, both unemployment and underemployment have followed a clear upward trend for recent college graduates over the past two decades, and particularly since the 2001 recession. While debate continues to rage on for extending unemployment insurance, Congress should also be talking about extending the student loan grace period from six months to nine months to a year – at least. The grace period needs rebalancing.
Politics aside, the successful passage for most government benefit programs usually comes down to how it’s paid for. Do we take money from another program, raise revenue through taxes, add it to the federal debt, or some combination? Interestingly, extending the grace period for student loans could actually increase government revenue thanks to a provision put in place by Congress July 1, 2012, which eliminates the interest subsidy for undergraduates with Direct Subsidized loans while they are enrolled in school and during the grace period. This provision also eliminated subsidized loans for those fancy students pursuing their masters.
What's left are unsubsidized loans that start accruing interest for both undergrad and graduate students around the same time they finish their college orientation skits and painfully forced team-building activities. This all likely means that the government stands to continue to make money from the capitalization of accrued interest if they extend the grace period. How is that for grace?
In addition to the fiscal merits of extending the grace period, it’s equally important to note that the consumers of student loans also stand to benefit. According to the Department of Education, “the grace period gives you [students] time to get financially settled and to select your repayment plan.” It also lays out what you should be doing to prepare for repayment during your grace period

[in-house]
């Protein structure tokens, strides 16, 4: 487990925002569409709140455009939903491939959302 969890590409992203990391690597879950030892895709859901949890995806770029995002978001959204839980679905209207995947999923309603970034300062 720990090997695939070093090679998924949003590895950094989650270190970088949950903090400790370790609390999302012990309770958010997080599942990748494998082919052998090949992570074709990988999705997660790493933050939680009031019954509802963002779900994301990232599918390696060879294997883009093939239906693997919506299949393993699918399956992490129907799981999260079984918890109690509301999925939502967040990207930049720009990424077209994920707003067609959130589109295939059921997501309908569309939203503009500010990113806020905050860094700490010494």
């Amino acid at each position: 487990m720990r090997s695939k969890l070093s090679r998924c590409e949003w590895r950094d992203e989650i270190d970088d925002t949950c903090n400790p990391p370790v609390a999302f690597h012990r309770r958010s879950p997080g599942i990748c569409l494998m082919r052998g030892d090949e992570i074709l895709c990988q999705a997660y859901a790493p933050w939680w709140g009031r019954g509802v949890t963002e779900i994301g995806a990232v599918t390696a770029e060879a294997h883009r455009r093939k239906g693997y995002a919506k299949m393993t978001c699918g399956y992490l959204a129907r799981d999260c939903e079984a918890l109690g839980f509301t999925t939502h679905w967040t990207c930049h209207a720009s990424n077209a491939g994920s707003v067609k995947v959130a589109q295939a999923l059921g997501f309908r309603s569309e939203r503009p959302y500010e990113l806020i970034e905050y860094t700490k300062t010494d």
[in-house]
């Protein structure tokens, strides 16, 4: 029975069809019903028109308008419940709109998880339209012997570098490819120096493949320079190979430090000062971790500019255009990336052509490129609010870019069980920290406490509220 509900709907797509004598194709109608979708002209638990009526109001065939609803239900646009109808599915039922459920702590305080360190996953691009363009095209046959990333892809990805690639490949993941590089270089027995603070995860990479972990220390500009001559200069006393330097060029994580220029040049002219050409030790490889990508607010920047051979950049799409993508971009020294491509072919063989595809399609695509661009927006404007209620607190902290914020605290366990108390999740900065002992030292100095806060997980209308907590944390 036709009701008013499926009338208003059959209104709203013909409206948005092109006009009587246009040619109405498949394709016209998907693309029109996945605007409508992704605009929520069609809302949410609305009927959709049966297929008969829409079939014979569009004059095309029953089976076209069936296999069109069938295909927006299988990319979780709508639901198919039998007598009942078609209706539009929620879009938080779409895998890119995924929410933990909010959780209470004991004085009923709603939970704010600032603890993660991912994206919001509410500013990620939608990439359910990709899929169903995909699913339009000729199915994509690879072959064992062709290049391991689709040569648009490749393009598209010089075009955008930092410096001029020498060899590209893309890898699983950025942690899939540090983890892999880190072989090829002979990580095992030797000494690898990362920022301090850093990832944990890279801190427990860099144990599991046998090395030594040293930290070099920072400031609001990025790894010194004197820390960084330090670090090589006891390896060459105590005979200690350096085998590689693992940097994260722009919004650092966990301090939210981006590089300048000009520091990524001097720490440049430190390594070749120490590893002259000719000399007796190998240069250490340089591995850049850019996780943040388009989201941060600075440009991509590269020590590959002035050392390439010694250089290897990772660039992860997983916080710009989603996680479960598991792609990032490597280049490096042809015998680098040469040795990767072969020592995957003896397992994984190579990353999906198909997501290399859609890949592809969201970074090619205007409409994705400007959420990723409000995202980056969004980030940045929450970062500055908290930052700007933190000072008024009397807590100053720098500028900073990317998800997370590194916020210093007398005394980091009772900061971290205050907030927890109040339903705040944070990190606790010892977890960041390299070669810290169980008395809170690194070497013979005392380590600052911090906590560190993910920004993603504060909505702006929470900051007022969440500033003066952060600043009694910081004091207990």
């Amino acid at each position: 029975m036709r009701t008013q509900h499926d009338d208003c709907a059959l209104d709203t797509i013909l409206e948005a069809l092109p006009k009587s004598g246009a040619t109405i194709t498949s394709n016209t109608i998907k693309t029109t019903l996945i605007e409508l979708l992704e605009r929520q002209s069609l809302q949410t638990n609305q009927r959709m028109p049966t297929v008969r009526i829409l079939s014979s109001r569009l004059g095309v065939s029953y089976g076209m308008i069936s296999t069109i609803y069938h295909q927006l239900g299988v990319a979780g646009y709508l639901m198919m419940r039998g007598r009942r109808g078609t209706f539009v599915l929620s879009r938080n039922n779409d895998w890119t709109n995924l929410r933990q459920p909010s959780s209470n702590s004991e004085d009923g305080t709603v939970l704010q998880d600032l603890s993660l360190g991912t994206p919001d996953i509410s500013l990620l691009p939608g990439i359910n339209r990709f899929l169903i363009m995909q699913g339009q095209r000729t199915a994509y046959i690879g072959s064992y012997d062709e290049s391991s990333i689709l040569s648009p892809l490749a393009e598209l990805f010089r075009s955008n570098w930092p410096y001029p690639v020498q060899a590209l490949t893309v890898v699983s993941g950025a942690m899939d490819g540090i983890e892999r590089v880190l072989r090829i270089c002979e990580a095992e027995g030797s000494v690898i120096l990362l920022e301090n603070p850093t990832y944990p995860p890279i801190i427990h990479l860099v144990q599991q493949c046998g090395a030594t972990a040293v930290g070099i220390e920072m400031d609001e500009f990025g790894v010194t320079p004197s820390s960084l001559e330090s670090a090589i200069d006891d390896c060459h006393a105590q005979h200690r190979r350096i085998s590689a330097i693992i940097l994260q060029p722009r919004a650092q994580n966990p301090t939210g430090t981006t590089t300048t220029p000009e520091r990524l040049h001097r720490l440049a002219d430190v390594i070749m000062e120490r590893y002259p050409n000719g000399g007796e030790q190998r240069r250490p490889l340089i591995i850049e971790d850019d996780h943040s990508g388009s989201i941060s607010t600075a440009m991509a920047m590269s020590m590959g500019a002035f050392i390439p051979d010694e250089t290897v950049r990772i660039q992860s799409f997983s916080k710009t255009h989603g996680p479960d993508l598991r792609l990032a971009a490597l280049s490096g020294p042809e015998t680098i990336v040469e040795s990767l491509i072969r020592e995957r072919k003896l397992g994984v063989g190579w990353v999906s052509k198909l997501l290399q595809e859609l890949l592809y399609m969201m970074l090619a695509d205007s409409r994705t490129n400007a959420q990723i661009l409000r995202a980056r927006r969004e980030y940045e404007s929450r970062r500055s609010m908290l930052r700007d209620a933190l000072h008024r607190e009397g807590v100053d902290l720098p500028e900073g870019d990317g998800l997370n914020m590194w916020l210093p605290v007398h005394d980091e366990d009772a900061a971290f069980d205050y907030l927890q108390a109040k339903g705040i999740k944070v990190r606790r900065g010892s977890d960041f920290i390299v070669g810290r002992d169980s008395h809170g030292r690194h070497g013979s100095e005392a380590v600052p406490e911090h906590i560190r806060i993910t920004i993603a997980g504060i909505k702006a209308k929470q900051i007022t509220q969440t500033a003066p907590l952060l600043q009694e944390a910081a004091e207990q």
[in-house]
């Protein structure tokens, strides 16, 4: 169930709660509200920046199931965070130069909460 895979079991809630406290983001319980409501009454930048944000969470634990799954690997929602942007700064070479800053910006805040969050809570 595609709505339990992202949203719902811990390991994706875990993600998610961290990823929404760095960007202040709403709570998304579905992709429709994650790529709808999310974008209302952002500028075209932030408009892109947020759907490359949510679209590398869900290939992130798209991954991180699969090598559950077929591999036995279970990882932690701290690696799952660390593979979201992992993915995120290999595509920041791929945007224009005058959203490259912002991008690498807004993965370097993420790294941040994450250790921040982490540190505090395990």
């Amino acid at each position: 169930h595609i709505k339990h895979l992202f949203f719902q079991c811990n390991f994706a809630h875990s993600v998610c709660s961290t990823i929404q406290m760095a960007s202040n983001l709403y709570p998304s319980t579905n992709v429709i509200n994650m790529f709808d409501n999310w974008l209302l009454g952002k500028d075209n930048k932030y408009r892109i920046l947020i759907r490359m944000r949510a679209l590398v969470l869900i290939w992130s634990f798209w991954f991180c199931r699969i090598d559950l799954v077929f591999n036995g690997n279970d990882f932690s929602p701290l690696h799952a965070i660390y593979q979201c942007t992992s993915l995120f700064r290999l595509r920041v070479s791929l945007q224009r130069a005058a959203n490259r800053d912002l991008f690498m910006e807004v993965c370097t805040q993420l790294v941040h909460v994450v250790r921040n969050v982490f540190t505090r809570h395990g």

(And no, backpacking across Europe is not on the list). More time is generally a good thing--unless you procrastinate, which can be costly as compound interest is working against you. Graduates beware.
Unfortunately, a bill
that was introduced to Congress in March 28, 2012, that proposed extending the grace period for Direct Stafford Loans and Federal Direct Unsubsidized Stafford Loans died in committee. Maybe, now is the right time? It would seem that a fiscally responsible benefit that helps this generation’s graduates by extending the grace period would be a bipartisan slam-dunk. Perhaps this is not grace at all and it hasn't ever been grace. Maybe the Higher Education gods who grant free and unmerited favor to lowly graduates in exchange for their mortarboards was just something I made up. This could be a good thing. After all, too much grace could just be another example of Obama's so called "socialist agenda". Maybe, we should all rightfully refer to this "grace period", and any extension to it, for what it really is, a "win-win period" that benefits both graduates and the government.
Raymar Hampshire is an advocate for access and affordability of higher education, Founder & CEO of SponsorChange, and a recipient of the 2014 SXSW Dewey Winburne Community Service Award.